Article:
Be prepared to toast on St. Patrick's Day!

For all those who were wondering what to say on March 17th, when they raise their glasses, here are a few phrases to remember:

May God bring good health to your enemies enemies

May you live to be a hundred years, with one extra year to repent.

May you be in heaven one half hour before the devil knows you're dead.

As you slide down the banisters of life may the splinters never point the wrong way.

There are many good reasons for drinking,
One has just entered my head,
If a man doesn't drink when he's living,
How the hell can he drink when he's dead?

May the best day of your past be the worst day of your future.

May you get all your wishes but one,
So you always have something to strive for.

Here's to you,
here's to me,
the best of friends we'll always be.
But if we ever disagree,
forget you here's to ME!!

Here's to your coffin...
May it be built of 100 year old oaks which I will plant tomorrow.

Here's to you as good as you are,
Here's to me as bad as I am,
As good as you are,
And as bad as I am,
I'm as good as you are,
As bad as I am.

May the sons of your daughters smile up in your face.

Health, and long life to you
Land without rent to you
The partner of your heart to you
and when you die, may your bones rest in Ireland!

May your blessings outnumber
The shamrocks that grow,
And may trouble avoid you
Wherever you go.

May your neighbors respect you,
Troubles neglect you,
The angels protect you,
And Heaven accept you.

An old Irish recipe for longevity:
Leave the table hungry.
Leave the bed sleepy.
Leave the bar thirsty.

I've drunk to your health in the pubs ,
I've drunk to your health in my home ,
I've drunk to your health so many times ,
That I've almost ruined my own.

May you never forget what is worth remembering,
Or remember what is best forgotten.

May you have the hindsight to know where you've been,
The insight to know where you are,
and the foresight to know when you've gone too far.

May you have warm words on a cold evening,
A full moon on a dark night,
And the road downhill all the way to your door.

May you never make an enemy
When you could make a friend
Unless you meet a fox among your chickens.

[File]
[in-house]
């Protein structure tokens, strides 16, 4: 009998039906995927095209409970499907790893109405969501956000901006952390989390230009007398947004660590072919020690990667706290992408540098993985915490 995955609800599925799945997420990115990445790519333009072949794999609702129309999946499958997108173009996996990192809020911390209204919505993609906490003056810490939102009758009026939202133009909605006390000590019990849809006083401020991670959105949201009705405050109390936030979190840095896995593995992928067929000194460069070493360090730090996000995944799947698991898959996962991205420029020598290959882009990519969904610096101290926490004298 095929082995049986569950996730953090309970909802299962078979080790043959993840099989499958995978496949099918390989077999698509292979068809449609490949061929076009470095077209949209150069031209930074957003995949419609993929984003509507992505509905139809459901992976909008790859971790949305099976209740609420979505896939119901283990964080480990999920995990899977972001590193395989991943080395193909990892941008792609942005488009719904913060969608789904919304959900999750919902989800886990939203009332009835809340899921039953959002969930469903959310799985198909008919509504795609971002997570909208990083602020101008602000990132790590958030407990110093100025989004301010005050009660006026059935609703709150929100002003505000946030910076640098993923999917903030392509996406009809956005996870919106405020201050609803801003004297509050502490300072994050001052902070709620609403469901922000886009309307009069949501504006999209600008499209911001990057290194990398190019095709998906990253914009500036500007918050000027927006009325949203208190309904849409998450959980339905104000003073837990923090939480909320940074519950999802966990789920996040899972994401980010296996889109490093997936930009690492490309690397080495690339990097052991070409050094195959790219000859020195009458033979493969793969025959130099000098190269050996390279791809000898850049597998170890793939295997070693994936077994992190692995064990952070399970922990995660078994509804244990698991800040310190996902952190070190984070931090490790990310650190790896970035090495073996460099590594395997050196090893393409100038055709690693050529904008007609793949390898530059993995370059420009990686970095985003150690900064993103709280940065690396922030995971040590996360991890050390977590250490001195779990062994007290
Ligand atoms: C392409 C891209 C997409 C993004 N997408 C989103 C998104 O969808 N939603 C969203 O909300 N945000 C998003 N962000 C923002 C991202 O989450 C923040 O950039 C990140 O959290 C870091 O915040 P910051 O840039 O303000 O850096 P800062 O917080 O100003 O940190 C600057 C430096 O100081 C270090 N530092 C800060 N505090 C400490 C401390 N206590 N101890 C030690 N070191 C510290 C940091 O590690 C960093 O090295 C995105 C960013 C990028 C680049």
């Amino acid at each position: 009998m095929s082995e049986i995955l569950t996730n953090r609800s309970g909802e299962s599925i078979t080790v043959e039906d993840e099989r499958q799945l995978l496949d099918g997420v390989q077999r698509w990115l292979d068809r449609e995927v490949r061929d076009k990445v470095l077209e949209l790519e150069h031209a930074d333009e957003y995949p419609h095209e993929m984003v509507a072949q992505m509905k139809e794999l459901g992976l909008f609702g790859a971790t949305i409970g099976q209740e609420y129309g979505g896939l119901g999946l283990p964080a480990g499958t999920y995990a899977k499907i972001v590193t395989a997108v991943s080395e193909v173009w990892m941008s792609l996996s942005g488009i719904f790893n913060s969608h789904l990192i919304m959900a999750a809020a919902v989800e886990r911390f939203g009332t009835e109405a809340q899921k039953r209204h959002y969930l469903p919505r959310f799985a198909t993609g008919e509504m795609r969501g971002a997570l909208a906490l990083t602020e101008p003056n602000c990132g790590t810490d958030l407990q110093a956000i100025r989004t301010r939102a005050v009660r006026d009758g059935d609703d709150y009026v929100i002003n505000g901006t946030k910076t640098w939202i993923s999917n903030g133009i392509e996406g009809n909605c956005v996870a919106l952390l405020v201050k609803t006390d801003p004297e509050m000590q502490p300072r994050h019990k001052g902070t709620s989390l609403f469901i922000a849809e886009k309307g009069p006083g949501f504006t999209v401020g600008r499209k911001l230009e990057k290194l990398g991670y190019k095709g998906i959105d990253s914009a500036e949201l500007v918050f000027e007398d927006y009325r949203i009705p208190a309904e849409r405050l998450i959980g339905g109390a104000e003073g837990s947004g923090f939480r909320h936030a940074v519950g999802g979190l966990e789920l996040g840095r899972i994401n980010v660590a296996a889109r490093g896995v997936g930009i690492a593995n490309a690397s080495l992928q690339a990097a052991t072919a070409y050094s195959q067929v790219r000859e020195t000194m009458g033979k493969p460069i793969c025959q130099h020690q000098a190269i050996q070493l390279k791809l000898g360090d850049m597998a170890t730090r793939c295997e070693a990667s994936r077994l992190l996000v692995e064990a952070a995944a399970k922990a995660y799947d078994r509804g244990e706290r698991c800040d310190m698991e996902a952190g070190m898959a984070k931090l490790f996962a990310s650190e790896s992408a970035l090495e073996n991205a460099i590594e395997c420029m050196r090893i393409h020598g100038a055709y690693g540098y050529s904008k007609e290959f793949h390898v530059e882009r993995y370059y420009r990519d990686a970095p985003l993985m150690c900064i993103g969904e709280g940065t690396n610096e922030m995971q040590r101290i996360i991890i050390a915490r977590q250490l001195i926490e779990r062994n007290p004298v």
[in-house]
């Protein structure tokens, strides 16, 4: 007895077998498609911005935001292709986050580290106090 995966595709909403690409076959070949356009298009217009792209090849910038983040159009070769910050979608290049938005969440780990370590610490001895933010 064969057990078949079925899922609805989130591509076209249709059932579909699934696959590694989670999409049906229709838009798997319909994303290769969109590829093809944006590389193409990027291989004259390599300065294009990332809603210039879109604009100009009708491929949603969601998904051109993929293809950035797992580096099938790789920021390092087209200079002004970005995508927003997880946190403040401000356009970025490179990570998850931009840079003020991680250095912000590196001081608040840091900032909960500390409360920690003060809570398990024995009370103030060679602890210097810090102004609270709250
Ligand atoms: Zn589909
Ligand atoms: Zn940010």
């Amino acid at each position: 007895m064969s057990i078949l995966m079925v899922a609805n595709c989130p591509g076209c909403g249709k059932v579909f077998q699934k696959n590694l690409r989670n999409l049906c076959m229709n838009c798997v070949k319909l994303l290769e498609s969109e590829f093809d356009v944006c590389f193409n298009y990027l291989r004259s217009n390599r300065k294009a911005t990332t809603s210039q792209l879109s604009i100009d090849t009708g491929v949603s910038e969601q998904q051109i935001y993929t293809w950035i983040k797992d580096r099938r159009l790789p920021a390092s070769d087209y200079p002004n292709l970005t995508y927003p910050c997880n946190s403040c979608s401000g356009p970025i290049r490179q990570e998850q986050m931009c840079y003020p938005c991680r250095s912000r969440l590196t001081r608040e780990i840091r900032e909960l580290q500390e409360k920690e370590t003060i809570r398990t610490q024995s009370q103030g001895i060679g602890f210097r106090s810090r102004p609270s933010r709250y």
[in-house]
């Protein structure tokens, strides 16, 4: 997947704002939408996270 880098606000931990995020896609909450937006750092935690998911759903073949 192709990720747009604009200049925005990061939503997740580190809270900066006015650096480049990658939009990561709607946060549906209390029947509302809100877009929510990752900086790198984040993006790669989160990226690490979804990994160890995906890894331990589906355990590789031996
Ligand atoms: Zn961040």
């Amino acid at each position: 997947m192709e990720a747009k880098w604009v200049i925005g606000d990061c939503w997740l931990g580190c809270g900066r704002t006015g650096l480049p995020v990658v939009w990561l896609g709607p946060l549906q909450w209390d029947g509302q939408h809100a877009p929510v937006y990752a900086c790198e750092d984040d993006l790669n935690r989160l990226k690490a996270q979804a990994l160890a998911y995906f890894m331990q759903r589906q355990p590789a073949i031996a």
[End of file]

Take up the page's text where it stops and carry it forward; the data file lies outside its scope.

May your fire be as warm as the weather is cold.

The Leprechaun

The original Irish name for these figures of folklore is "lobaircin," meaning "small-bodied fellow."

Belief in leprechauns probably stems from Celtic belief in fairies, tiny men and women who could use their magical powers to serve good or evil. In Celtic folktales, leprechauns were cranky souls, responsible for mending the shoes of the other fairies. Though only minor figures in Celtic folklore, leprechauns were known for their trickery, which they often used to protect their much-fabled treasure.

Leprechauns had nothing to do with St. Patrick or the celebration of St. Patrick's Day, a Catholic holy day. In 1959, Walt Disney released a film called Darby O'Gill & the Little People, which introduced America to a very different sort of leprechaun than the cantankerous little man of Irish folklore. This cheerful, friendly leprechaun is a purely American invention, but has quickly evolved into an easily recognizable symbol of both St. Patrick's Day and Ireland in general.

For More on St. Patrick's Day, please visit FohBoh for recipes, drink specials, and for events at restaurants, bars, and clubs near you!

Thanks for reading!

If you love food....


Hello, everyone! Yes, I've been away for a while. Thanks for all the emails during the past year and a half. Now that I'm back, however, I think you'll find that I'll be back in spades. There's much to discuss this year: the 2008 Presidential Election Cycle, the Olympic Games in Beijing with all of its ramifications--did you see how China banned YouTube today? And of course, the upcoming release of Mamma Mia! The Movie, starring Meryl Streep; plus the usual dose of whitewater and river-related posts.